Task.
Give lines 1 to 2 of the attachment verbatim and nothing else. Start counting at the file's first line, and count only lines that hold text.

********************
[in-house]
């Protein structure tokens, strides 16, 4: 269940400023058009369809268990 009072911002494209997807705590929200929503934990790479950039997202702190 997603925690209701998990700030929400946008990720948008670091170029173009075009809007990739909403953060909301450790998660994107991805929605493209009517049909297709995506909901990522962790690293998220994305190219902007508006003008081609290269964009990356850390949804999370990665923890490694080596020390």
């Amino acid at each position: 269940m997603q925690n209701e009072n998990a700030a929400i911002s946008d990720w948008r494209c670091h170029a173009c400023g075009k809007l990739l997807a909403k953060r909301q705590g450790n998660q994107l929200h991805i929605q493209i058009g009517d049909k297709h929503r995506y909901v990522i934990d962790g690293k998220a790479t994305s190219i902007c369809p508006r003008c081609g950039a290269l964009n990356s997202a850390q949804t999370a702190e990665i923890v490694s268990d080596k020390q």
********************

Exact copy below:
[in-house]
């Protein structure tokens, strides 16, 4: 269940400023058009369809268990 009072911002494209997807705590929200929503934990790479950039997202702190 997603925690209701998990700030929400946008990720948008670091170029173009075009809007990739909403953060909301450790998660994107991805929605493209009517049909297709995506909901990522962790690293998220994305190219902007508006003008081609290269964009990356850390949804999370990665923890490694080596020390």